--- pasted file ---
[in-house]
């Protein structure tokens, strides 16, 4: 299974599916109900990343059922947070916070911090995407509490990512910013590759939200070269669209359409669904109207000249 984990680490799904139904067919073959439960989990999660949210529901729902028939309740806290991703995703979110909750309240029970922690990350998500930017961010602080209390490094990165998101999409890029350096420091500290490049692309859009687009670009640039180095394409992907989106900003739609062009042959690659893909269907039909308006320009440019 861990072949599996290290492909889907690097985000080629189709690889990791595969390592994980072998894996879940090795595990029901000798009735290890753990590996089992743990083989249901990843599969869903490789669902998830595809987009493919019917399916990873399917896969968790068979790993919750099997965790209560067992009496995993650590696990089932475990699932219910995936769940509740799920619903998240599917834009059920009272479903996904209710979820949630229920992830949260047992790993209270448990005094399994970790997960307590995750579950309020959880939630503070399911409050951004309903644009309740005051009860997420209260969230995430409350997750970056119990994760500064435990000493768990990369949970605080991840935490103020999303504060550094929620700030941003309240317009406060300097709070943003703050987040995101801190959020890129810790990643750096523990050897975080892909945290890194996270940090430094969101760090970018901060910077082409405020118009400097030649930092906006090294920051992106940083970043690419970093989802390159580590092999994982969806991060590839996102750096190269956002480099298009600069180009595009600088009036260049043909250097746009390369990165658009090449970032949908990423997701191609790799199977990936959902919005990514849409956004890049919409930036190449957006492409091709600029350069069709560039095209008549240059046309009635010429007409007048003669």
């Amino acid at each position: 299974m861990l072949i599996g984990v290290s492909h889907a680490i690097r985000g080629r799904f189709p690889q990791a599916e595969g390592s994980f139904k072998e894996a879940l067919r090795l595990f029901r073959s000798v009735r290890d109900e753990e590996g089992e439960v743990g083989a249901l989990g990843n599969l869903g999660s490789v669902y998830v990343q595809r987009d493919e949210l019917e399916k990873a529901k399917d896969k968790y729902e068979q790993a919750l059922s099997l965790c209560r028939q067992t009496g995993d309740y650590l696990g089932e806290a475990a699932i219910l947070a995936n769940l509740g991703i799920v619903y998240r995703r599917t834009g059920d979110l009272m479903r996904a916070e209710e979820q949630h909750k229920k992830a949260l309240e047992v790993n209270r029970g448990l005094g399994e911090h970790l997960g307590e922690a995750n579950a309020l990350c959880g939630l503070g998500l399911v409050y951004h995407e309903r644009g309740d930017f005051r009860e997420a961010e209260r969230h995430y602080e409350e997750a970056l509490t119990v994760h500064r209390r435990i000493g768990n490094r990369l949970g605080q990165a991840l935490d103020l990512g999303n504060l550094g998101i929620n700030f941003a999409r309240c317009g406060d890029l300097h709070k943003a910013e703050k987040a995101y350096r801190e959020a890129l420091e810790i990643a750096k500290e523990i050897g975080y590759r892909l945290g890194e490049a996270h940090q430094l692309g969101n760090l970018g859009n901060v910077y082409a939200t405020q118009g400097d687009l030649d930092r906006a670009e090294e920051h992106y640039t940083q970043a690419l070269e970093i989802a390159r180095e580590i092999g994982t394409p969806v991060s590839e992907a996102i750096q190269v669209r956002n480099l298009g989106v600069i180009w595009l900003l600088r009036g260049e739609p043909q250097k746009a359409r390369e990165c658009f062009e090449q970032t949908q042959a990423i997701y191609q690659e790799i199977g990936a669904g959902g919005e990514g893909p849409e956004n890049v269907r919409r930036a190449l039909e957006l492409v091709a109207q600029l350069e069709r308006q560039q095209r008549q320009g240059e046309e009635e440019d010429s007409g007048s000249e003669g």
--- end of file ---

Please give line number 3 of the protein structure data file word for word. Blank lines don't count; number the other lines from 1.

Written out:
């Amino acid at each position: 299974m861990l072949i599996g984990v290290s492909h889907a680490i690097r985000g080629r799904f189709p690889q990791a599916e595969g390592s994980f139904k072998e894996a879940l067919r090795l595990f029901r073959s000798v009735r290890d109900e753990e590996g089992e439960v743990g083989a249901l989990g990843n599969l869903g999660s490789v669902y998830v990343q595809r987009d493919e949210l019917e399916k990873a529901k399917d896969k968790y729902e068979q790993a919750l059922s099997l965790c209560r028939q067992t009496g995993d309740y650590l696990g089932e806290a475990a699932i219910l947070a995936n769940l509740g991703i799920v619903y998240r995703r599917t834009g059920d979110l009272m479903r996904a916070e209710e979820q949630h909750k229920k992830a949260l309240e047992v790993n209270r029970g448990l005094g399994e911090h970790l997960g307590e922690a995750n579950a309020l990350c959880g939630l503070g998500l399911v409050y951004h995407e309903r644009g309740d930017f005051r009860e997420a961010e209260r969230h995430y602080e409350e997750a970056l509490t119990v994760h500064r209390r435990i000493g768990n490094r990369l949970g605080q990165a991840l935490d103020l990512g999303n504060l550094g998101i929620n700030f941003a999409r309240c317009g406060d890029l300097h709070k943003a910013e703050k987040a995101y350096r801190e959020a890129l420091e810790i990643a750096k500290e523990i050897g975080y590759r892909l945290g890194e490049a996270h940090q430094l692309g969101n760090l970018g859009n901060v910077y082409a939200t405020q118009g400097d687009l030649d930092r906006a670009e090294e920051h992106y640039t940083q970043a690419l070269e970093i989802a390159r180095e580590i092999g994982t394409p969806v991060s590839e992907a996102i750096q190269v669209r956002n480099l298009g989106v600069i180009w595009l900003l600088r009036g260049e739609p043909q250097k746009a359409r390369e990165c658009f062009e090449q970032t949908q042959a990423i997701y191609q690659e790799i199977g990936a669904g959902g919005e990514g893909p849409e956004n890049v269907r919409r930036a190449l039909e957006l492409v091709a109207q600029l350069e069709r308006q560039q095209r008549q320009g240059e046309e009635e440019d010429s007409g007048s000249e003669g």